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Loma Linda University Health Residents File to Unionize

Resident physician Dr. Jessica Munoz speaking to the crowd at Friday's press conference.
Madison Aument
Resident physician Dr. Jessica Munoz speaking to the crowd at Friday's press conference.

On Feb. 13, more than 800 resident and fellow physicians at Loma Linda University Health filed a petition with the National Labor Relations Board to unionize. Organizers are demanding the health network’s administration does more to provide better support for physicians.

Physicians have cited long hours, unsafe working conditions and low wages as reasons they filed to unionize. They are represented by the Union of American Physicians and Dentists (UAPD), which has more than 5,000 members.

Today, they gathered for a press conference at Loma Linda University to announce their unionization efforts. Loma Linda residents were joined by UAPD President Dr. Stuart Bussey and former California State Senators Bob Hertzberg and Dr. Richard Pan.

Dr. Jessica Munoz is a second year resident in the emergency room at Loma Linda. She says she feels defeated by the working conditions at Loma Linda.

“My first week as an intern, I worked 120 hours. That week, I would triple the amount of hours that I slept. I knew I signed up to sacrifice in the name of medicine, but I was no longer able to care for myself. As a second year resident, the broken parts of our healthcare system are much more apparent,” said Munoz.

Munoz continued, “The resident physicians at Loma Linda need to be heard. And we need a union to advocate for our needs and the needs of our patients.”

Residents allege that Loma Linda does not provide sleeping quarters for overnight hospital shifts and say some physicians are scheduled to work up to 120 hours per week. They allege that burnout and stress has led to increased mental health issues including suicide, moral injury and decreased quality of patient care.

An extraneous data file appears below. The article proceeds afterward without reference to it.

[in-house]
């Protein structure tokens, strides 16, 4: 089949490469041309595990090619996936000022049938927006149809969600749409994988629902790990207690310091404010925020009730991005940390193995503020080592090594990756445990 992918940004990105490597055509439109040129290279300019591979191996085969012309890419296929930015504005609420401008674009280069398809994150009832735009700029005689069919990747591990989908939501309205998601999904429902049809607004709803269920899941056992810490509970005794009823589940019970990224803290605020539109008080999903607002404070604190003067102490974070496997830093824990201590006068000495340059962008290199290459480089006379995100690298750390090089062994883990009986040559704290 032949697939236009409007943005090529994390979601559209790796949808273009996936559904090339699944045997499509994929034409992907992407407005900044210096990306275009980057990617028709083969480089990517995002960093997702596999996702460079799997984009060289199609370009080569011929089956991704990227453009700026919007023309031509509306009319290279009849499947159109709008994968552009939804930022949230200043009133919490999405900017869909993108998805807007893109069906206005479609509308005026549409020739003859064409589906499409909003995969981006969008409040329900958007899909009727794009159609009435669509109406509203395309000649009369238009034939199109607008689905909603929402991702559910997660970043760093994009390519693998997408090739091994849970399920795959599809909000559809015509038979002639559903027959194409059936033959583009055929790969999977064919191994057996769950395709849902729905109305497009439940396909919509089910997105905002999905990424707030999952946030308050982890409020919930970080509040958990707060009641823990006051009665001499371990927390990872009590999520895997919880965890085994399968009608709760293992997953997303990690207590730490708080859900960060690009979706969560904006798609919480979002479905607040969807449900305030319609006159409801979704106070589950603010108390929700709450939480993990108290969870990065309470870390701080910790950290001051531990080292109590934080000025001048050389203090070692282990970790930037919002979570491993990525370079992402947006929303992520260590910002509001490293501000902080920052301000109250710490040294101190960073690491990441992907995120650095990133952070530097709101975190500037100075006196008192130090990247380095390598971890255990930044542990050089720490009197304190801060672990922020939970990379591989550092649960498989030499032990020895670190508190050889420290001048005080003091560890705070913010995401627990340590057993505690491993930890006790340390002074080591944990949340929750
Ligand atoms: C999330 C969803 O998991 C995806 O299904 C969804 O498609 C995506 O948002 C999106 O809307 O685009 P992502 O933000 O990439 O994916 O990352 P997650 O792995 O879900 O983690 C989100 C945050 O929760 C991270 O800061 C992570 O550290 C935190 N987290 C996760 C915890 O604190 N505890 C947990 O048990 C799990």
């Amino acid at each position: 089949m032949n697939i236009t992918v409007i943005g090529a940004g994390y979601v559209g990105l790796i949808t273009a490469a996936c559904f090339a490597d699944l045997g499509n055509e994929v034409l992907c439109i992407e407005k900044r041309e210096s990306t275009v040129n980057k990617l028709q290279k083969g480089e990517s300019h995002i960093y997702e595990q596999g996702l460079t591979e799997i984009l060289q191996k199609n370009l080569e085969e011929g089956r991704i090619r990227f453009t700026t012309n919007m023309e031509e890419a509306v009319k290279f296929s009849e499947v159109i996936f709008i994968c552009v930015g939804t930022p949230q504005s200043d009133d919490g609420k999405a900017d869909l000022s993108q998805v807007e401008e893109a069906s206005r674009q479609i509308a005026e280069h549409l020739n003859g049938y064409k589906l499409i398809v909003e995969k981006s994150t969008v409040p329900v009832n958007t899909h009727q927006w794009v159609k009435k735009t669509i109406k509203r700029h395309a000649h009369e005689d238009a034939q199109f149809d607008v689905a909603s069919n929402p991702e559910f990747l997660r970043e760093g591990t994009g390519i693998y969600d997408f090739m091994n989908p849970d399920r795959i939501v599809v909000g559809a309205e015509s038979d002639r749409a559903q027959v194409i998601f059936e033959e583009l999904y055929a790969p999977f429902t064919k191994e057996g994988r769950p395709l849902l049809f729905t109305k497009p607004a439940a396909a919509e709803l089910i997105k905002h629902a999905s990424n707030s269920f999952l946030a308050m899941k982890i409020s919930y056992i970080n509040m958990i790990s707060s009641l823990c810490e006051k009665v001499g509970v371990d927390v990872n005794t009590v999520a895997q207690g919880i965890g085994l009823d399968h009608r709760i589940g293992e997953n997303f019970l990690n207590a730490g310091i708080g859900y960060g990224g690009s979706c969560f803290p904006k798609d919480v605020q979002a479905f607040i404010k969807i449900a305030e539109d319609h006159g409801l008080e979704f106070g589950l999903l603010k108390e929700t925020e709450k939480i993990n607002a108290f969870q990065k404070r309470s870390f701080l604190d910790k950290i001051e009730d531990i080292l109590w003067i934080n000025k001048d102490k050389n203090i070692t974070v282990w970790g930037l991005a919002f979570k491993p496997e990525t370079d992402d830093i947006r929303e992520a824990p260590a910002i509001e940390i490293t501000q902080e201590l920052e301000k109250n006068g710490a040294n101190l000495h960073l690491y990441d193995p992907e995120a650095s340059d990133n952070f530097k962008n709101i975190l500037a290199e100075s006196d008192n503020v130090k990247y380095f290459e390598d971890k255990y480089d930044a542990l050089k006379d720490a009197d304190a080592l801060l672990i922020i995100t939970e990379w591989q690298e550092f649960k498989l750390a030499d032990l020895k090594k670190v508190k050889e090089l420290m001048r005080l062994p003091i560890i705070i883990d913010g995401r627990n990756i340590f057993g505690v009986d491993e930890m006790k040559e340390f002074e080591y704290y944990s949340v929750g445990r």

“It's been a while as you can see that I was a resident at UC Irvine. I made $23,000 A year and I worked 100 hours a week. You guys, it's not much better for you,” said UAPD President Stuart Bussey.

Union organizers are asking for a safe working environment to serve the Inland Empire, fair compensation that meets cost of living requirements and is also commensurate with other similar large academic hospitals in the state and shorter work weeks.

But not all of Loma Linda’s physicians want to unionize.

Resident pediatrician Dr. Charlene Wang said she’s worried how a union would affect Loma Linda’s Seventh Day Adventist mission.

“The mission of this hospital is to continue the teaching and healing ministry of Jesus Christ. If there's a union present and the union doesn't hold the same mission and values as us, it will undermine the administration from ultimately performing their mission,” said Wang.

In an email, a spokesperson for Loma Linda University Hospital said:

Loma Linda University Health respects the rights and opinions of all our team members, which include medical residents and fellows who may want union representation and those who do not. We are committed to listening and advocating for our residents as we continue to provide a world-class educational experience that will prepare them for the next steps in their careers. Loma Linda University Health acts in accordance with the National Labor Relations Act and will continue to do so throughout this process.”